We are in unprecedented times. People are trying to make sense of what is going on around them and the demands for up to date, even up-to-the-minute, information is as never before. Journalists, data scientists, immunologists, epidemiologists and others are looking for data to use to develop that information for the broader public, as well as to feed into predictive modelling. That means that governments and Health Services at all levels (UK and Scotland) need to be publishing that data quickly, consistently, and in a way that makes it easy for the data users to consume it. They need to look at best practice and quickly adopt those standards and approaches.
Let’s start with what this post is not. It is not a criticism of some very hard pressed people in NHS Scotland and Scottish Government who are trying very hard to do the right thing.
So, what is it? It is an honest suggestion of how the Scottish Government must adapt in how it publishes data on the most pressing issue of modern times.
The last five days
Last Sunday, 15th March, as the number of people in Scotland with Covid-19 started to climb in Scotland (even if numbers were still low in comparison to other EU countries) I went looking for open data on which I could start to plan some analysis and visualisation. And I found none.
What I did find was a static HTML webpage. This had the figures for that day: the total number of tests conducted, the total number of negative results, and the number of positive cases for each Health Board. This page is then overwritten at 2pm the next day. This is an awful practice, also used by Scotrail to hide its performance month on month.
I was able, using the Internet Wayback machine, to fill in some gaps back to 5th March but that was far from complete. I published what I could on GitHub and mentioned that on Twitter and in a couple of Slack Groups. Thankfully a friend, Lesley, was ahead of me in terms of data collection for her work as a data journalist, and was able to furnish testing data back to the start on 24 January 2020. Since then I’ve updated the GitHub repo daily – usually when the data is published at 2pm.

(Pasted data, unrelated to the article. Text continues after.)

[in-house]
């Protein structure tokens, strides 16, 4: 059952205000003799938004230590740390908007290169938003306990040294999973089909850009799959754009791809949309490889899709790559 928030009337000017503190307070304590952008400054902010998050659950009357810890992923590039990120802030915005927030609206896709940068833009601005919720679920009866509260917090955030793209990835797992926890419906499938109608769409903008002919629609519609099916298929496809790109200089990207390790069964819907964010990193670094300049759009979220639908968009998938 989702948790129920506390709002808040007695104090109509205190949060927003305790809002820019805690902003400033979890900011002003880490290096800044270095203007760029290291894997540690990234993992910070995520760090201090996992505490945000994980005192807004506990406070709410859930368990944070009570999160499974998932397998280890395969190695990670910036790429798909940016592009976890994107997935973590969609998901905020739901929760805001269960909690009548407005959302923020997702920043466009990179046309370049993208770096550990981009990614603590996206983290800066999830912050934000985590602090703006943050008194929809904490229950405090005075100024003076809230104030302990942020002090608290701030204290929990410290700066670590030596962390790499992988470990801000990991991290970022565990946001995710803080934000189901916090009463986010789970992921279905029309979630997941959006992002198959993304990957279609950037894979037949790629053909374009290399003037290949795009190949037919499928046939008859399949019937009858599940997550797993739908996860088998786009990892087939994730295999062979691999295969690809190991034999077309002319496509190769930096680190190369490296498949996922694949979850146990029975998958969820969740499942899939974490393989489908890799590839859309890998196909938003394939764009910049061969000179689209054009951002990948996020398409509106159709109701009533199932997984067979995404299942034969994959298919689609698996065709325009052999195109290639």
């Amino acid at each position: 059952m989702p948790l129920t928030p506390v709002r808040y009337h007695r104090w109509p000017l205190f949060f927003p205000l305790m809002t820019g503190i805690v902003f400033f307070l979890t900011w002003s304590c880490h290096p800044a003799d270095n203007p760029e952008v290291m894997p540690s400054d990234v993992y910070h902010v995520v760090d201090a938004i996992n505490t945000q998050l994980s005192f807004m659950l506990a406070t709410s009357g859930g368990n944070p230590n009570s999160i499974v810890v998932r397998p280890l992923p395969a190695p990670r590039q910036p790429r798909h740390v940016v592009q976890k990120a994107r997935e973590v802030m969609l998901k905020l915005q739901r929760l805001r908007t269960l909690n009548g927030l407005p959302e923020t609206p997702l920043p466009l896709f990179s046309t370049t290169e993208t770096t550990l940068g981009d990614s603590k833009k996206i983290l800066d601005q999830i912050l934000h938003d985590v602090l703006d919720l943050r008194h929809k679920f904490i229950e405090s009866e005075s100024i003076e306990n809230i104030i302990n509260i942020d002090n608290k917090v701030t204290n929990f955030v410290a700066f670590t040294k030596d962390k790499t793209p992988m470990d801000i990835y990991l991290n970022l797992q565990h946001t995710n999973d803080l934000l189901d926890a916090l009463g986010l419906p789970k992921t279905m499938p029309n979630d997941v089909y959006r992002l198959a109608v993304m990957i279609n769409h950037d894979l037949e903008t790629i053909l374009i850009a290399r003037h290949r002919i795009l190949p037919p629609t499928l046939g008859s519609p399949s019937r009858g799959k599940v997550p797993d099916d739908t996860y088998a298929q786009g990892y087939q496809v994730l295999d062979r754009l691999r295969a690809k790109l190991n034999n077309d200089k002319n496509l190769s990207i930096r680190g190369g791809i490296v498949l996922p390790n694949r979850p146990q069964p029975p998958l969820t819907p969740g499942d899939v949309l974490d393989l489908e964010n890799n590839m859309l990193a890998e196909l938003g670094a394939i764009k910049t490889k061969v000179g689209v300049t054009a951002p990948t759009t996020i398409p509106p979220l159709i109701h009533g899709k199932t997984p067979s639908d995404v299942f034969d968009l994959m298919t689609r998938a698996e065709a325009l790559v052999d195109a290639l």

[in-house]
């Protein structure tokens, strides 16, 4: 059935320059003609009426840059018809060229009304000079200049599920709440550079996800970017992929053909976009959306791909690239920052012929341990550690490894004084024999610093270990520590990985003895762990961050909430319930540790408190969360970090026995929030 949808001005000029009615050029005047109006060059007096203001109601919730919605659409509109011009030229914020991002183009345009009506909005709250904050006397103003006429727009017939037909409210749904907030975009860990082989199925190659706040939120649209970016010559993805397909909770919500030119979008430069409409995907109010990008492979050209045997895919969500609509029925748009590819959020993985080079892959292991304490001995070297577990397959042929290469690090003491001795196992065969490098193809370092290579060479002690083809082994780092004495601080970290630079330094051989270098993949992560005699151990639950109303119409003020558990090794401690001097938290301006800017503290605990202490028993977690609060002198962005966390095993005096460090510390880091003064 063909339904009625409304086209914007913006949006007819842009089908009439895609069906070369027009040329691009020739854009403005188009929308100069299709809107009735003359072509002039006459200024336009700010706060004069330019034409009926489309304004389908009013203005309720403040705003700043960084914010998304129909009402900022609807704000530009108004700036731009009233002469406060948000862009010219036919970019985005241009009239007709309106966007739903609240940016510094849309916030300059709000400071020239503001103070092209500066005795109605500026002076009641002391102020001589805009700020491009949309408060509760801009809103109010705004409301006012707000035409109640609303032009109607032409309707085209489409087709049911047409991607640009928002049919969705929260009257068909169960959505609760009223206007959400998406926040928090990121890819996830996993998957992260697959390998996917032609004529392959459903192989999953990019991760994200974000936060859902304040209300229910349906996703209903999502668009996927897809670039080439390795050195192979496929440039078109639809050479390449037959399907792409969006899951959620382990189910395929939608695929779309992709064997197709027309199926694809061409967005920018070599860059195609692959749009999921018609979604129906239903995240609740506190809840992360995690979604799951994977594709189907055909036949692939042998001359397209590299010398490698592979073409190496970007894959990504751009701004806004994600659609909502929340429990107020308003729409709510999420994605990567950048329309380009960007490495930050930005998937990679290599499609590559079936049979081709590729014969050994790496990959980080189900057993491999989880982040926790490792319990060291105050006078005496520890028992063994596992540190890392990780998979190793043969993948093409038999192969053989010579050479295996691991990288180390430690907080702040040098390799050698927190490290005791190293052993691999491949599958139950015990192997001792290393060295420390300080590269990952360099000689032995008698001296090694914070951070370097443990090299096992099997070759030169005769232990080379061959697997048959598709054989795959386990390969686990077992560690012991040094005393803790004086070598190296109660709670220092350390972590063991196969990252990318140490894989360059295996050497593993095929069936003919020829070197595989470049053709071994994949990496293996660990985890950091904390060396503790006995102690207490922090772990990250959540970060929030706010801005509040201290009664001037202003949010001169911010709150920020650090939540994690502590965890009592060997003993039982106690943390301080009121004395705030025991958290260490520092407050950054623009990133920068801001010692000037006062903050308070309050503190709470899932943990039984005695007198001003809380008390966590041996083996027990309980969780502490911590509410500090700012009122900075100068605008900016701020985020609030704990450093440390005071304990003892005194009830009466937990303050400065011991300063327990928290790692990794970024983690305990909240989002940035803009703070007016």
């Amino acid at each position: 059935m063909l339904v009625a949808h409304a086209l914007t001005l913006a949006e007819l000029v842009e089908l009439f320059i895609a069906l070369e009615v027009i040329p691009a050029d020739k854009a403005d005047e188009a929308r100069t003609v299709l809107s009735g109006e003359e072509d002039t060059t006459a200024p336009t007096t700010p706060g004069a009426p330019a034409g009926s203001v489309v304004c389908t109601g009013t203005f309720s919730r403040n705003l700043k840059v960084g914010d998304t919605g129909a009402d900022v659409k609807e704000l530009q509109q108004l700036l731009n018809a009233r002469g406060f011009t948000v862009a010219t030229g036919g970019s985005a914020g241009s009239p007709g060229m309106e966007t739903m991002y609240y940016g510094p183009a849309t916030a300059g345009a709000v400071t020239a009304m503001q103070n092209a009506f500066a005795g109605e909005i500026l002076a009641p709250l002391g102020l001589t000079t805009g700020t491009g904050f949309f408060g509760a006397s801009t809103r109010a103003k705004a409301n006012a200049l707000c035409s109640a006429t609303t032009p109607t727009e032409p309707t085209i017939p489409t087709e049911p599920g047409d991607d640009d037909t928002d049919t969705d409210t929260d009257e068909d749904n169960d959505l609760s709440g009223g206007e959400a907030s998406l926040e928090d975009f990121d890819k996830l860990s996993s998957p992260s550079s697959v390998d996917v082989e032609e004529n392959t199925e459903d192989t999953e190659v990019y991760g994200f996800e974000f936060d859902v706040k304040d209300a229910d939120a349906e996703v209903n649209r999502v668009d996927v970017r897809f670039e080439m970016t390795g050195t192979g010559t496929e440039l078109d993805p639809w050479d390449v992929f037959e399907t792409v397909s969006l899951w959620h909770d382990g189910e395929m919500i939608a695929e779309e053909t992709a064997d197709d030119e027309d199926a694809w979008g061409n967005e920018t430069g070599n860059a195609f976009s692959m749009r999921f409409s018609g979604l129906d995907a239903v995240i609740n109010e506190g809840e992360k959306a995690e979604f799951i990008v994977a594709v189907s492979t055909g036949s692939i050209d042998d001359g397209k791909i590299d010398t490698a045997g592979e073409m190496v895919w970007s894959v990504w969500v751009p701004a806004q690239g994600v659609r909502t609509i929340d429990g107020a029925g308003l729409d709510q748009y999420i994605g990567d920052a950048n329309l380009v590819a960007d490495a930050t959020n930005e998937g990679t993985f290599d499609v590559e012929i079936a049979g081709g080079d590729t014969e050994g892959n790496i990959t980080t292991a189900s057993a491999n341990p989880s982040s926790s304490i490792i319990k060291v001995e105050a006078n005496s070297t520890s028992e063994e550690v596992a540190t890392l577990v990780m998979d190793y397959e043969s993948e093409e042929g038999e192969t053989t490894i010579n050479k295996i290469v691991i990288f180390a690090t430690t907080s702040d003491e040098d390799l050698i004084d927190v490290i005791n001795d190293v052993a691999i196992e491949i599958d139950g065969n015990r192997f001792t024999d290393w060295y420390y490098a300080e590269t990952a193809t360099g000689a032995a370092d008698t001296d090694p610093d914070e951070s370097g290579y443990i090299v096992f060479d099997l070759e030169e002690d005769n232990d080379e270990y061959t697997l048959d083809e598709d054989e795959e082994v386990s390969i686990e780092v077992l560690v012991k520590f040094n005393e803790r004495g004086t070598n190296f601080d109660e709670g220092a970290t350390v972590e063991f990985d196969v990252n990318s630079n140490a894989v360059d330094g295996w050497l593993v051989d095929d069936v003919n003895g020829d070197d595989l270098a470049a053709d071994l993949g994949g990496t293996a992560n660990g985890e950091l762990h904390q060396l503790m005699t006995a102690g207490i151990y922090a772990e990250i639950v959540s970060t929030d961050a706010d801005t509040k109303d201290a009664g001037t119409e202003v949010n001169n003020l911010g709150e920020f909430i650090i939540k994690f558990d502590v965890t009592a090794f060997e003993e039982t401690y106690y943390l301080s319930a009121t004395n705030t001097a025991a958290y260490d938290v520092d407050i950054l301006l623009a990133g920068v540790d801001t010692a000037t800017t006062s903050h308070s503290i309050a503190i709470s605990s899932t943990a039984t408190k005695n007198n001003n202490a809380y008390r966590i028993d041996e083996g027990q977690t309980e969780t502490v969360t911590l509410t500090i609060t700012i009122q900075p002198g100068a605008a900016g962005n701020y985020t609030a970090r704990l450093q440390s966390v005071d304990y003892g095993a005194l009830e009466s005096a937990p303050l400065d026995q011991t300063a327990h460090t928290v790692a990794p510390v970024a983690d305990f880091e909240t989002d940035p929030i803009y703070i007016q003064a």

Almost immediately I began, a couple of people started to build visualisations based on what I had put in GitHub including this one. Some said that they were waiting for the numbers to climb to more significant levels, particularly deaths before they would start to use the data.
Two or three times the data has been published then corrected with some test results for Shetland / Grampian being reassigned between the two. This is understandable given the current circumstances.
On 19 March 2020, the 2pm publication was delayed, with the number of fatalities, and positive results being published after 3.30pm and the total number of tests being published after 7pm. Again – this is undertandable. The present circumstances are unprecedented, process are being developed. Up to now much of Scotland’s open data publication has been done, if at all, at a more leisurely and considered pace. It does make one wonder how, as the numbers rise exponentially, as they surely will, how the processes will cope.
Why is this important?